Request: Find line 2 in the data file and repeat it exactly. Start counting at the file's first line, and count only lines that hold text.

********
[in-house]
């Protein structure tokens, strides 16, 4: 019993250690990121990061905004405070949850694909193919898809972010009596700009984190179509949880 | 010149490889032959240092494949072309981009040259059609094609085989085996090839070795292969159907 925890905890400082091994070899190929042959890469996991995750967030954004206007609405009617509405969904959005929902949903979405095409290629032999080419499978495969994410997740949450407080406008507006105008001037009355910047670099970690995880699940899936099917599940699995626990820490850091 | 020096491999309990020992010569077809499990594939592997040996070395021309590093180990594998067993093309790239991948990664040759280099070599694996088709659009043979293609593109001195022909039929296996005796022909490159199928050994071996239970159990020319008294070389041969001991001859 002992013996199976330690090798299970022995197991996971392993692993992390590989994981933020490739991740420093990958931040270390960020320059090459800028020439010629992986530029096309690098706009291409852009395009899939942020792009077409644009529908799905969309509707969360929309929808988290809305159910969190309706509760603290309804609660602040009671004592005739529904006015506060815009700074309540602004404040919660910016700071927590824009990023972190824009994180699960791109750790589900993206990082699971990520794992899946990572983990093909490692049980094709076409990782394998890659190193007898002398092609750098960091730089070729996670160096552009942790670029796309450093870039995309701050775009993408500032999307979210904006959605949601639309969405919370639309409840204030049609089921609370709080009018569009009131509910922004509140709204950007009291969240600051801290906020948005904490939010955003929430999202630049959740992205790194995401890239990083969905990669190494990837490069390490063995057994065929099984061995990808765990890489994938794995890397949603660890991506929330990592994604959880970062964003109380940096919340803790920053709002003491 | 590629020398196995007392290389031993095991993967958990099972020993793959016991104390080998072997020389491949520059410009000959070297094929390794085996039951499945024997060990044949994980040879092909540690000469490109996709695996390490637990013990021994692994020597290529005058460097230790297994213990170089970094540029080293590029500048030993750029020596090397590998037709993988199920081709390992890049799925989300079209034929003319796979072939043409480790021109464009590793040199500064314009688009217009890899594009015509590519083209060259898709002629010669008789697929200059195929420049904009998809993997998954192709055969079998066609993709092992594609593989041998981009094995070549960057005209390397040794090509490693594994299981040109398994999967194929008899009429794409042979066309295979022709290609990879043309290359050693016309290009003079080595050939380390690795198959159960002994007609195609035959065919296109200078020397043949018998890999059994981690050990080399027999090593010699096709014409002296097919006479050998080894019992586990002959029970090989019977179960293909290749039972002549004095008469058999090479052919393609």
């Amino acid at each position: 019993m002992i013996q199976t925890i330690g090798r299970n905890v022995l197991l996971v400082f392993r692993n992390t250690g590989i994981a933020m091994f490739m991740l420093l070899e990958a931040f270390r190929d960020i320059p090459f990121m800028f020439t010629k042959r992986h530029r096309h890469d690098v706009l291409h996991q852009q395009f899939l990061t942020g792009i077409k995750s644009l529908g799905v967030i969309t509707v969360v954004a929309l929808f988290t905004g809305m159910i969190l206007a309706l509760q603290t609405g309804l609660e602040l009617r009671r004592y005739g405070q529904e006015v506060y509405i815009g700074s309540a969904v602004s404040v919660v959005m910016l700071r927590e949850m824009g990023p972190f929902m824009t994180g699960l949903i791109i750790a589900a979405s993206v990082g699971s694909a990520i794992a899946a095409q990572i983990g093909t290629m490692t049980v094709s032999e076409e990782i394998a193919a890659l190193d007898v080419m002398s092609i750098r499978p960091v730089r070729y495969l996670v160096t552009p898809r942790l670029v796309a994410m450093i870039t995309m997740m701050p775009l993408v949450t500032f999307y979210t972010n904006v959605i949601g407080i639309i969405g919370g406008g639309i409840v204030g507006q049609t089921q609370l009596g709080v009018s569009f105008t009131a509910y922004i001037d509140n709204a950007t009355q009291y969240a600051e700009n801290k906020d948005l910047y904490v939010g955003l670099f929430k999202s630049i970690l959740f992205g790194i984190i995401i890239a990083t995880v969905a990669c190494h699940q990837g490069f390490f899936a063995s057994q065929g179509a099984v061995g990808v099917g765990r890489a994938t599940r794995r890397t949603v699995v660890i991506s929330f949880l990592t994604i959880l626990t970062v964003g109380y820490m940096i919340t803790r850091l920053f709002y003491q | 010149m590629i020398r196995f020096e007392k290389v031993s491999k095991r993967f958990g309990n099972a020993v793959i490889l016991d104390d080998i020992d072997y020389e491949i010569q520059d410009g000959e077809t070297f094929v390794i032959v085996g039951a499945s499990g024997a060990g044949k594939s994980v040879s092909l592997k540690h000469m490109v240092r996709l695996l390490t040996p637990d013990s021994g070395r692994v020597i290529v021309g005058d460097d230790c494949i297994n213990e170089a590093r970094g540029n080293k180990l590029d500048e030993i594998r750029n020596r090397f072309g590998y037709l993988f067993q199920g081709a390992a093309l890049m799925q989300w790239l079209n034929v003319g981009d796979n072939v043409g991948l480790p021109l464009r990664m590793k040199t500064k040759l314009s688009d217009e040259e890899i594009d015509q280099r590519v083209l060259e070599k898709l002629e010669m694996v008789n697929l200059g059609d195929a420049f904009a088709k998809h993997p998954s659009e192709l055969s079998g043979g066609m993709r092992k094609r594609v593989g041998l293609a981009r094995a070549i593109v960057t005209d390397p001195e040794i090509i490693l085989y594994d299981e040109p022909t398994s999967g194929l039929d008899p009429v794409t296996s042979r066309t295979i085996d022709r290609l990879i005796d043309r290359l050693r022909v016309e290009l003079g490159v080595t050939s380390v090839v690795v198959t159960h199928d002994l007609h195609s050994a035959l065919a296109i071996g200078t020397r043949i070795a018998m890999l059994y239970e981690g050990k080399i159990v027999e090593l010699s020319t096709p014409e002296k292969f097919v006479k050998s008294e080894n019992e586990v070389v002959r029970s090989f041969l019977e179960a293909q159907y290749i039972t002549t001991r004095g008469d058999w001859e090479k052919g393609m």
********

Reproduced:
């Protein structure tokens, strides 16, 4: 019993250690990121990061905004405070949850694909193919898809972010009596700009984190179509949880 | 010149490889032959240092494949072309981009040259059609094609085989085996090839070795292969159907 925890905890400082091994070899190929042959890469996991995750967030954004206007609405009617509405969904959005929902949903979405095409290629032999080419499978495969994410997740949450407080406008507006105008001037009355910047670099970690995880699940899936099917599940699995626990820490850091 | 020096491999309990020992010569077809499990594939592997040996070395021309590093180990594998067993093309790239991948990664040759280099070599694996088709659009043979293609593109001195022909039929296996005796022909490159199928050994071996239970159990020319008294070389041969001991001859 002992013996199976330690090798299970022995197991996971392993692993992390590989994981933020490739991740420093990958931040270390960020320059090459800028020439010629992986530029096309690098706009291409852009395009899939942020792009077409644009529908799905969309509707969360929309929808988290809305159910969190309706509760603290309804609660602040009671004592005739529904006015506060815009700074309540602004404040919660910016700071927590824009990023972190824009994180699960791109750790589900993206990082699971990520794992899946990572983990093909490692049980094709076409990782394998890659190193007898002398092609750098960091730089070729996670160096552009942790670029796309450093870039995309701050775009993408500032999307979210904006959605949601639309969405919370639309409840204030049609089921609370709080009018569009009131509910922004509140709204950007009291969240600051801290906020948005904490939010955003929430999202630049959740992205790194995401890239990083969905990669190494990837490069390490063995057994065929099984061995990808765990890489994938794995890397949603660890991506929330990592994604959880970062964003109380940096919340803790920053709002003491 | 590629020398196995007392290389031993095991993967958990099972020993793959016991104390080998072997020389491949520059410009000959070297094929390794085996039951499945024997060990044949994980040879092909540690000469490109996709695996390490637990013990021994692994020597290529005058460097230790297994213990170089970094540029080293590029500048030993750029020596090397590998037709993988199920081709390992890049799925989300079209034929003319796979072939043409480790021109464009590793040199500064314009688009217009890899594009015509590519083209060259898709002629010669008789697929200059195929420049904009998809993997998954192709055969079998066609993709092992594609593989041998981009094995070549960057005209390397040794090509490693594994299981040109398994999967194929008899009429794409042979066309295979022709290609990879043309290359050693016309290009003079080595050939380390690795198959159960002994007609195609035959065919296109200078020397043949018998890999059994981690050990080399027999090593010699096709014409002296097919006479050998080894019992586990002959029970090989019977179960293909290749039972002549004095008469058999090479052919393609």